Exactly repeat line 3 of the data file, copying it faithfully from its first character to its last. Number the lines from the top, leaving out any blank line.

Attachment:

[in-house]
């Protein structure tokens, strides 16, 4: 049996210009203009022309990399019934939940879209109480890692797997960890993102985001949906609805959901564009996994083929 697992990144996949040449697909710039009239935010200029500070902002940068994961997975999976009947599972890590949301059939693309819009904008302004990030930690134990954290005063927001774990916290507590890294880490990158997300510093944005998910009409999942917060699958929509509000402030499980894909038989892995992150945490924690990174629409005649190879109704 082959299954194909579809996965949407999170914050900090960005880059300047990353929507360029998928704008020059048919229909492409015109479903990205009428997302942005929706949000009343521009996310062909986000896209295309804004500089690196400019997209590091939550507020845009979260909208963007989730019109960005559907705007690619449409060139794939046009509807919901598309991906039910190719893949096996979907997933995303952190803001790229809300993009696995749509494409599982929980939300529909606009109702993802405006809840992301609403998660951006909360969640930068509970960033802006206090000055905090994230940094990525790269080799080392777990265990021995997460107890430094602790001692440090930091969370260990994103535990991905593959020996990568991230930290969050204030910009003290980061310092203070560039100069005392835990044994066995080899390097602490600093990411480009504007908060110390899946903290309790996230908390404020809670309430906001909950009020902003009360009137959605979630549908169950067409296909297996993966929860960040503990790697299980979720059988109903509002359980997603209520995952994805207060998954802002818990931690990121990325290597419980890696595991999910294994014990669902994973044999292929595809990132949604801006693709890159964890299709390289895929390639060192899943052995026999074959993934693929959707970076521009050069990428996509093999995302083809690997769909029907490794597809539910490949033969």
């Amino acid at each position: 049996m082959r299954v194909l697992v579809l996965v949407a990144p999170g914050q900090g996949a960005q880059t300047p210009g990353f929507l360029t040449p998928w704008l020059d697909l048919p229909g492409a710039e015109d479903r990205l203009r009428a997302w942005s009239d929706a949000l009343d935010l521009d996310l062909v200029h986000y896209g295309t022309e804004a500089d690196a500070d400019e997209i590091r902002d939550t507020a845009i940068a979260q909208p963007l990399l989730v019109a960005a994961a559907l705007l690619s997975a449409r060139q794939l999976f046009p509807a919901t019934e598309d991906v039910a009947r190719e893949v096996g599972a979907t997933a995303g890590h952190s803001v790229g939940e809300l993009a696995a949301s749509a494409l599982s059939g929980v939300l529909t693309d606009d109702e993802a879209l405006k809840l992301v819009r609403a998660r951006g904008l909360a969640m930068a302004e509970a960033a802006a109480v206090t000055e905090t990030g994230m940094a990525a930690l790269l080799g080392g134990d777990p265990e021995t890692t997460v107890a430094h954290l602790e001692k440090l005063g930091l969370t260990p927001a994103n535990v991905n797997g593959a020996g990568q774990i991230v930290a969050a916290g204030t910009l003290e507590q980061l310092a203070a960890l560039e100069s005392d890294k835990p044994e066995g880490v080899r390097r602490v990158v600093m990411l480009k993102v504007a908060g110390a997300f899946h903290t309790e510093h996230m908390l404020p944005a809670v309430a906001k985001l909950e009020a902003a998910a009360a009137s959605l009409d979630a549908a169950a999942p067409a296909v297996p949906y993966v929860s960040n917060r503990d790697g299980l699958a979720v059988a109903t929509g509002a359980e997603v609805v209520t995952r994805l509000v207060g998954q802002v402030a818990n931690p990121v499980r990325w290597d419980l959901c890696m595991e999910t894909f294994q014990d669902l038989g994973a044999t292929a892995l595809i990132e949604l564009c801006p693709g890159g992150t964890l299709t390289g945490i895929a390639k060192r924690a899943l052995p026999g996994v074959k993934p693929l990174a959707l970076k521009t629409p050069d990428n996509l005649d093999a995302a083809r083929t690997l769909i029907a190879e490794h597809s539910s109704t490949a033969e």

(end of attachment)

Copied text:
């Amino acid at each position: 049996m082959r299954v194909l697992v579809l996965v949407a990144p999170g914050q900090g996949a960005q880059t300047p210009g990353f929507l360029t040449p998928w704008l020059d697909l048919p229909g492409a710039e015109d479903r990205l203009r009428a997302w942005s009239d929706a949000l009343d935010l521009d996310l062909v200029h986000y896209g295309t022309e804004a500089d690196a500070d400019e997209i590091r902002d939550t507020a845009i940068a979260q909208p963007l990399l989730v019109a960005a994961a559907l705007l690619s997975a449409r060139q794939l999976f046009p509807a919901t019934e598309d991906v039910a009947r190719e893949v096996g599972a979907t997933a995303g890590h952190s803001v790229g939940e809300l993009a696995a949301s749509a494409l599982s059939g929980v939300l529909t693309d606009d109702e993802a879209l405006k809840l992301v819009r609403a998660r951006g904008l909360a969640m930068a302004e509970a960033a802006a109480v206090t000055e905090t990030g994230m940094a990525a930690l790269l080799g080392g134990d777990p265990e021995t890692t997460v107890a430094h954290l602790e001692k440090l005063g930091l969370t260990p927001a994103n535990v991905n797997g593959a020996g990568q774990i991230v930290a969050a916290g204030t910009l003290e507590q980061l310092a203070a960890l560039e100069s005392d890294k835990p044994e066995g880490v080899r390097r602490v990158v600093m990411l480009k993102v504007a908060g110390a997300f899946h903290t309790e510093h996230m908390l404020p944005a809670v309430a906001k985001l909950e009020a902003a998910a009360a009137s959605l009409d979630a549908a169950a999942p067409a296909v297996p949906y993966v929860s960040n917060r503990d790697g299980l699958a979720v059988a109903t929509g509002a359980e997603v609805v209520t995952r994805l509000v207060g998954q802002v402030a818990n931690p990121v499980r990325w290597d419980l959901c890696m595991e999910t894909f294994q014990d669902l038989g994973a044999t292929a892995l595809i990132e949604l564009c801006p693709g890159g992150t964890l299709t390289g945490i895929a390639k060192r924690a899943l052995p026999g996994v074959k993934p693929l990174a959707l970076k521009t629409p050069d990428n996509l005649d093999a995302a083809r083929t690997l769909i029907a190879e490794h597809s539910s109704t490949a033969e």